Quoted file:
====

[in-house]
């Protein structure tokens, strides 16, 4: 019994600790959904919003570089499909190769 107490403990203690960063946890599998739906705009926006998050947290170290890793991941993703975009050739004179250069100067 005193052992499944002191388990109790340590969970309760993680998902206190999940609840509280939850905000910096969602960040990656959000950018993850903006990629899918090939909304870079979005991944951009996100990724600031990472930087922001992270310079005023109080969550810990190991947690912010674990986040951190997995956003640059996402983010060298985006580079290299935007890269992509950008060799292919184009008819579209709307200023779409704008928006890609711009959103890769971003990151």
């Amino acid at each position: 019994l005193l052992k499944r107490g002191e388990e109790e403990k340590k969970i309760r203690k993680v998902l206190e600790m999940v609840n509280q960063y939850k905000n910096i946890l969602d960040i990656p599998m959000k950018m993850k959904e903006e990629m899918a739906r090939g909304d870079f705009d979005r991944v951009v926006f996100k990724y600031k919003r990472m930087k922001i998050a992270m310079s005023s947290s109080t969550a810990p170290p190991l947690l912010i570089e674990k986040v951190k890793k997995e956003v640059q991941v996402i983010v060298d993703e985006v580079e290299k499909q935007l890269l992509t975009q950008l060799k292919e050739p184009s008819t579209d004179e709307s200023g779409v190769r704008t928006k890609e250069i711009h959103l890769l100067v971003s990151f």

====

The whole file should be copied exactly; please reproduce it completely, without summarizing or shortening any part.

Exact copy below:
[in-house]
């Protein structure tokens, strides 16, 4: 019994600790959904919003570089499909190769 107490403990203690960063946890599998739906705009926006998050947290170290890793991941993703975009050739004179250069100067 005193052992499944002191388990109790340590969970309760993680998902206190999940609840509280939850905000910096969602960040990656959000950018993850903006990629899918090939909304870079979005991944951009996100990724600031990472930087922001992270310079005023109080969550810990190991947690912010674990986040951190997995956003640059996402983010060298985006580079290299935007890269992509950008060799292919184009008819579209709307200023779409704008928006890609711009959103890769971003990151």
């Amino acid at each position: 019994l005193l052992k499944r107490g002191e388990e109790e403990k340590k969970i309760r203690k993680v998902l206190e600790m999940v609840n509280q960063y939850k905000n910096i946890l969602d960040i990656p599998m959000k950018m993850k959904e903006e990629m899918a739906r090939g909304d870079f705009d979005r991944v951009v926006f996100k990724y600031k919003r990472m930087k922001i998050a992270m310079s005023s947290s109080t969550a810990p170290p190991l947690l912010i570089e674990k986040v951190k890793k997995e956003v640059q991941v996402i983010v060298d993703e985006v580079e290299k499909q935007l890269l992509t975009q950008l060799k292919e050739p184009s008819t579209d004179e709307s200023g779409v190769r704008t928006k890609e250069i711009h959103l890769l100067v971003s990151f």